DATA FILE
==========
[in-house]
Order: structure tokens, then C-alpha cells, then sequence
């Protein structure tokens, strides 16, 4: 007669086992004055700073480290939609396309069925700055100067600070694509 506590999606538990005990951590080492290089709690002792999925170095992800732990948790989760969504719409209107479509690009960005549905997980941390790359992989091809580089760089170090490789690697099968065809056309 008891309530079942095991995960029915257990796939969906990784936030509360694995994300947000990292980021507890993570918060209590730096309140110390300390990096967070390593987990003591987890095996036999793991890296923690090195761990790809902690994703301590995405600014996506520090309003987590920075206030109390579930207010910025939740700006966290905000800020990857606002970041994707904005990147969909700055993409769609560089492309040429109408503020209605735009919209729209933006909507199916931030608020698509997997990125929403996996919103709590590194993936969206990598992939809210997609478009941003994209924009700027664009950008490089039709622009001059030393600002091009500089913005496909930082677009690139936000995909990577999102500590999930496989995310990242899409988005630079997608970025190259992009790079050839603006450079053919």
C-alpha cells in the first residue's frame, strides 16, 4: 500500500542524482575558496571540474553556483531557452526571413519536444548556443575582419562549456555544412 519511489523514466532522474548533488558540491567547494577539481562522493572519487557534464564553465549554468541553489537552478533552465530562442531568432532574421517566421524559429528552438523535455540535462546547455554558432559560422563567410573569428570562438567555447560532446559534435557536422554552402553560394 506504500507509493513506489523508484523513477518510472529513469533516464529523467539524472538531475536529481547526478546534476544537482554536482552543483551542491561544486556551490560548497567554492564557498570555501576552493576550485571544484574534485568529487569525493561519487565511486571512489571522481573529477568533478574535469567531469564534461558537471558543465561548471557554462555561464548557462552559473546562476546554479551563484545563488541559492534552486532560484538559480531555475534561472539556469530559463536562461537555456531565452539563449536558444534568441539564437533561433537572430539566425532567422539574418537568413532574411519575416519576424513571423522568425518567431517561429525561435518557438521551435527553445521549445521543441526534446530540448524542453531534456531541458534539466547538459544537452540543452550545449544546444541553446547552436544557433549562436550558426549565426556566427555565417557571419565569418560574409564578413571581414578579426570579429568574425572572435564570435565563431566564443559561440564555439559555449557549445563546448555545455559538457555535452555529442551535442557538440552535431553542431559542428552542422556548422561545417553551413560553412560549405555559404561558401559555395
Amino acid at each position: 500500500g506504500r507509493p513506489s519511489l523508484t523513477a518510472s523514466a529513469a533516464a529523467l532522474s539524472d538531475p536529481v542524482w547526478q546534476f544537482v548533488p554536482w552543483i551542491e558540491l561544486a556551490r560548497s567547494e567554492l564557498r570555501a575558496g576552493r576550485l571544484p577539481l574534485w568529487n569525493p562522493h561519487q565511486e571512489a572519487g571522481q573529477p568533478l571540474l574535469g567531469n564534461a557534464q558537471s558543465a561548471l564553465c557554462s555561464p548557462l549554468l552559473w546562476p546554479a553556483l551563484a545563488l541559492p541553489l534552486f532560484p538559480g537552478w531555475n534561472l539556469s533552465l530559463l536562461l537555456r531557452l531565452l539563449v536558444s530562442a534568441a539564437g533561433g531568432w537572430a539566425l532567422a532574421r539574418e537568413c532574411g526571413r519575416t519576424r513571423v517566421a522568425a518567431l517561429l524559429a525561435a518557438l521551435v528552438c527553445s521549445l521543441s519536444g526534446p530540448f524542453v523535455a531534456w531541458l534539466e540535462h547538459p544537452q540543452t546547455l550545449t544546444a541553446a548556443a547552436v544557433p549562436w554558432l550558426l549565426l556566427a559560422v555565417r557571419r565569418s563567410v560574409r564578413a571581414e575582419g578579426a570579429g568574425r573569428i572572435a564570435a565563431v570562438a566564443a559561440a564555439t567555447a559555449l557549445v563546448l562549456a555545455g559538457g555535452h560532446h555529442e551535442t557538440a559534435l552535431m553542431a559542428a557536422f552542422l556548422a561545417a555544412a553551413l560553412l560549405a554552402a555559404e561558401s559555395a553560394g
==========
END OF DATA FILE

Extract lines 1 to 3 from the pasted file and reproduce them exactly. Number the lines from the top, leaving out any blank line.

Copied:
[in-house]
Order: structure tokens, then C-alpha cells, then sequence
């Protein structure tokens, strides 16, 4: 007669086992004055700073480290939609396309069925700055100067600070694509 506590999606538990005990951590080492290089709690002792999925170095992800732990948790989760969504719409209107479509690009960005549905997980941390790359992989091809580089760089170090490789690697099968065809056309 008891309530079942095991995960029915257990796939969906990784936030509360694995994300947000990292980021507890993570918060209590730096309140110390300390990096967070390593987990003591987890095996036999793991890296923690090195761990790809902690994703301590995405600014996506520090309003987590920075206030109390579930207010910025939740700006966290905000800020990857606002970041994707904005990147969909700055993409769609560089492309040429109408503020209605735009919209729209933006909507199916931030608020698509997997990125929403996996919103709590590194993936969206990598992939809210997609478009941003994209924009700027664009950008490089039709622009001059030393600002091009500089913005496909930082677009690139936000995909990577999102500590999930496989995310990242899409988005630079997608970025190259992009790079050839603006450079053919």